The power of compelling storytelling has been demonstrated this week. Within hours of the release of Invisible Children’s KONY 2012 film urging the world to ‘stop’ Joseph Kony, leader of Uganda’s Lord’s Resistance Army, by lobbying for his arrest, the subject was trending on Twitter, clogging up Facebook feeds and scoring Youtube hits in the millions.
The premise of the film is simple. Director Jason Russell exposes the atrocities of the rebel group, which has recruited and brutalised 30,000 children since its inception in 1987, through the story of one former child soldier, Jacob, whom he met while visiting the country as a student nine years ago. The sucker punch comes in the form of a description of the actions of Joseph Kony to Gareth, Russell’s young son, who, on hearing about the deeds of the ‘bad guy’ for the first time, declares that we must ‘stop him’. The issues are so simple and clear-cut, it seems, that even a four-year-old child can grasp them.
However, I suspect Italian journalist Roberto Saviano, author of Gomorrah, which blew open the workings of the Neapolitan mafia in 2006, would advocate a different approach.
Like Russell, Saviano has a personal stake in the story he is telling. In fact, he grew up in the area and watched acquaintances, friends and even his own father suffer at the hands of the Camorra, which metes out a level of violence that Saviano claims has hurled the region into a covert civil war.
His passion for his topic is evident. He knows the power of the personal story every bit as well as Russell does and uses it again and again to bring home the horror of life in the region. We hear of teenagers caught in the crossfire, priests executed for speaking out, beheadings, burnings, flayings, and even the clan member killed by having his mouth and nose stuffed with sand. Indeed, Saviano goes much further than Russell in his attempt to paint a vivid picture, having witnessed the aftermath of brutal murders many times. ‘I believe the only way to truly understand, to get to the bottom of things, is to smell the hot breath of reality, to touch the nitty-gritty,’ he writes.
The individual accounts, though, are only one aspect. Packed with facts, figures, names and details — the result of years of painstaking research — the book traces the web of power in which the region is entangled, revealing how the Camorra controls 50 per cent of Naples’ shops, as well as Campania’s rubbish collections, milk distribution, music festivals, factories, construction, the merchandise it ships all over the world and even parts of the global fashion industry. Saviano’s aim, he says, is to ‘pull the threads of the economic knot one by one to arrive at the criminal head’.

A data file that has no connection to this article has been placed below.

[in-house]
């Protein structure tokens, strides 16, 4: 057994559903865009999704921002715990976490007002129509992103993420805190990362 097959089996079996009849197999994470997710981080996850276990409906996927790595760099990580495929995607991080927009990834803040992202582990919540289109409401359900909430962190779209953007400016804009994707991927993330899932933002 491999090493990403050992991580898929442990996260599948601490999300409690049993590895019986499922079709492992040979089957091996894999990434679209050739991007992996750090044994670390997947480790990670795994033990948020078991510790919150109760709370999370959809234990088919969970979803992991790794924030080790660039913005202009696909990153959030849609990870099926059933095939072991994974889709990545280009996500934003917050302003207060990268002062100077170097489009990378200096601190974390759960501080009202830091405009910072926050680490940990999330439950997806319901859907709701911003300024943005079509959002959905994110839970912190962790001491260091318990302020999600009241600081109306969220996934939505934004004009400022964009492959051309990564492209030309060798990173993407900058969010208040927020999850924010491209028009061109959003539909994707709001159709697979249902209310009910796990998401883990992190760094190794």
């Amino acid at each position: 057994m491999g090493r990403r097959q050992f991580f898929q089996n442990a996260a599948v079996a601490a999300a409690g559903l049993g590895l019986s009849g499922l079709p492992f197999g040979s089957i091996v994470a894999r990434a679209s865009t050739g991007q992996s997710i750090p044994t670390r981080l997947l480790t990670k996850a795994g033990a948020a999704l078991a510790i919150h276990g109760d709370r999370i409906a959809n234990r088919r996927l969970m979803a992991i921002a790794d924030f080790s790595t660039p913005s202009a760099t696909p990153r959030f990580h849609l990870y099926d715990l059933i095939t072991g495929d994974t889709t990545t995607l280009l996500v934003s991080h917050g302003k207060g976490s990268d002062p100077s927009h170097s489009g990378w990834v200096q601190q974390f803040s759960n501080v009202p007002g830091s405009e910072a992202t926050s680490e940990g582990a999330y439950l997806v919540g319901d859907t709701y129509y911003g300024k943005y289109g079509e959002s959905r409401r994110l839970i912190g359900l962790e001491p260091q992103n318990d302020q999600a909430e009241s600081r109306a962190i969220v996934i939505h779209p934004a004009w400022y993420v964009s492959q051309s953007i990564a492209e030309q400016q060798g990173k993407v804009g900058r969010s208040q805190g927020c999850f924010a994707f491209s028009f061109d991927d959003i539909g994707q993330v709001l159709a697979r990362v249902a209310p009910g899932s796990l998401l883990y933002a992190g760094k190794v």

He also contextualises his accounts, providing a rounded picture of Camorra life — from the complex codes that govern the clans’ relations with women and religion to the bizarre copy-cat effect that films like The Godfather have had on the gangsters. At times, he almost seems to feel compassion for the clan bosses, who enjoy a brief reign in the full knowledge that they will soon be overthrown and murdered, writing of the ‘suffering and solitude of a man who must always think he is about to be killed’.
Set against this are the ambulance-chasing reports of the world’s media, which arrived to cover a particularly bloody conflict between clans in 2005. Ignorant of the context and character of the world they are covering, the journalists tear through the streets in search of ‘the worst possible story in the shortest possible time’. In extreme cases, their camera lenses seem to accelerate the horror, goading the gangsters to even greater shows of machismo and ‘the war kills quickly, out of respect for the reporters’. The desire to condense what is a complex and far-reaching crisis into a simple narrative of goodies versus baddies appears to do more harm than good.
Not long after the publication of the book, the Camorra set a bounty on Saviano’s head and he was forced to go into hiding, where he remains to this day. No doubt, if someone asked him if he would like to ‘stop’ the Camorra, he would say yes. But his book shows that the only way we can hope to tackle such entrenched and widespread criminality is by tracing the roots of the problem, understanding its context and the complicity of everyone involved in it, including ourselves.
Arrest one clan boss and there’ll be another one tomorrow. And, who knows, he may be worse.
Gomorrah by Roberto Saviano (translated from the Italian by Virginia Jewiss). Publisher (this editon): Pan Books (2008)